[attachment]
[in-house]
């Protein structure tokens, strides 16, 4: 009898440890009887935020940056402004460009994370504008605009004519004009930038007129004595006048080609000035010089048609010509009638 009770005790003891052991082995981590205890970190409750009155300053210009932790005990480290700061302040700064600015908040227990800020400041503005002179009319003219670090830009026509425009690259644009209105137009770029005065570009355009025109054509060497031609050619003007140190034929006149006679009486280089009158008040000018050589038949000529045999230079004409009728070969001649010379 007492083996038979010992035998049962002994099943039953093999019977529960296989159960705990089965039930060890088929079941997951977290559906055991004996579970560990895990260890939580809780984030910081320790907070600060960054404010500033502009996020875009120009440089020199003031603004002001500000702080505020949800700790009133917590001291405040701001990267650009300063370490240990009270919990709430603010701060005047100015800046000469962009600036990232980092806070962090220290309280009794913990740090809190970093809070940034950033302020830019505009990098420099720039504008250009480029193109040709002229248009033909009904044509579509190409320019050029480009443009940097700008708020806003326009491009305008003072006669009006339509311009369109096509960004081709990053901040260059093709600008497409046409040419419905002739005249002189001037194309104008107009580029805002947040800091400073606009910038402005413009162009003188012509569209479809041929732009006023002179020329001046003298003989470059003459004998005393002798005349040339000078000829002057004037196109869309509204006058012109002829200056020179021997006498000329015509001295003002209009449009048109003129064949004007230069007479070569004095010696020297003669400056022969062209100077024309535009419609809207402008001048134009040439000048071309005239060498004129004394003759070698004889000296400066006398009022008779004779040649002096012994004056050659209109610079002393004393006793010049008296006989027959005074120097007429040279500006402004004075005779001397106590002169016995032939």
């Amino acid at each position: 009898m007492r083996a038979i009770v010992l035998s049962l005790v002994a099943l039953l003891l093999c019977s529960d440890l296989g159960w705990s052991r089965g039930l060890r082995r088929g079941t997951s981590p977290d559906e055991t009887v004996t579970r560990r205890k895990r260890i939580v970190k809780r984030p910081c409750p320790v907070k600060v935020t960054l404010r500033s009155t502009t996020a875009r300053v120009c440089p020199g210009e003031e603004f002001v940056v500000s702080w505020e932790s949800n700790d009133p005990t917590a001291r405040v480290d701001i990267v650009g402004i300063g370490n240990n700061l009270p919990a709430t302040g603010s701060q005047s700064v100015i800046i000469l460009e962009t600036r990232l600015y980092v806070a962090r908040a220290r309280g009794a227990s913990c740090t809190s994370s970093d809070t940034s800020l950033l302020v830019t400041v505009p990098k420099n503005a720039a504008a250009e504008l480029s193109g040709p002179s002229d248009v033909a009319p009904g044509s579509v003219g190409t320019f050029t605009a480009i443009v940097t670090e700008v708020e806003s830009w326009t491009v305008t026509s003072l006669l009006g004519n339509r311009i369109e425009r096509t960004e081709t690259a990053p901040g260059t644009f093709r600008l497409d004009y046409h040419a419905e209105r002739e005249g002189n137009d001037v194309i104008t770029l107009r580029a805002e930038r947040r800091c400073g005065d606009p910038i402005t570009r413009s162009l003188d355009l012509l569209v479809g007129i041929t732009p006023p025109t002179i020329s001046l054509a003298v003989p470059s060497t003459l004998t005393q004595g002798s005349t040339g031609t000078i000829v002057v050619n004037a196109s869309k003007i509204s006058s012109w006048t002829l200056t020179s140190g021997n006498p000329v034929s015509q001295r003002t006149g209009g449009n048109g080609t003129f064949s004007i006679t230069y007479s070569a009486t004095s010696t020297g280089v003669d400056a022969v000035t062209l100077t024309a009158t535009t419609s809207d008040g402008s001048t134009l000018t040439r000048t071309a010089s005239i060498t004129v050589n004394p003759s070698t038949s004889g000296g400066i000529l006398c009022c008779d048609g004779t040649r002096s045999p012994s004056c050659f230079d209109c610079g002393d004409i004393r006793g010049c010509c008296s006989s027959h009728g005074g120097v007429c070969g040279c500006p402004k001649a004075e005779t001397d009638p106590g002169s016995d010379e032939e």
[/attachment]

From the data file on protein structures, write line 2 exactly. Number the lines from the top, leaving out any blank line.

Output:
């Protein structure tokens, strides 16, 4: 009898440890009887935020940056402004460009994370504008605009004519004009930038007129004595006048080609000035010089048609010509009638 009770005790003891052991082995981590205890970190409750009155300053210009932790005990480290700061302040700064600015908040227990800020400041503005002179009319003219670090830009026509425009690259644009209105137009770029005065570009355009025109054509060497031609050619003007140190034929006149006679009486280089009158008040000018050589038949000529045999230079004409009728070969001649010379 007492083996038979010992035998049962002994099943039953093999019977529960296989159960705990089965039930060890088929079941997951977290559906055991004996579970560990895990260890939580809780984030910081320790907070600060960054404010500033502009996020875009120009440089020199003031603004002001500000702080505020949800700790009133917590001291405040701001990267650009300063370490240990009270919990709430603010701060005047100015800046000469962009600036990232980092806070962090220290309280009794913990740090809190970093809070940034950033302020830019505009990098420099720039504008250009480029193109040709002229248009033909009904044509579509190409320019050029480009443009940097700008708020806003326009491009305008003072006669009006339509311009369109096509960004081709990053901040260059093709600008497409046409040419419905002739005249002189001037194309104008107009580029805002947040800091400073606009910038402005413009162009003188012509569209479809041929732009006023002179020329001046003298003989470059003459004998005393002798005349040339000078000829002057004037196109869309509204006058012109002829200056020179021997006498000329015509001295003002209009449009048109003129064949004007230069007479070569004095010696020297003669400056022969062209100077024309535009419609809207402008001048134009040439000048071309005239060498004129004394003759070698004889000296400066006398009022008779004779040649002096012994004056050659209109610079002393004393006793010049008296006989027959005074120097007429040279500006402004004075005779001397106590002169016995032939």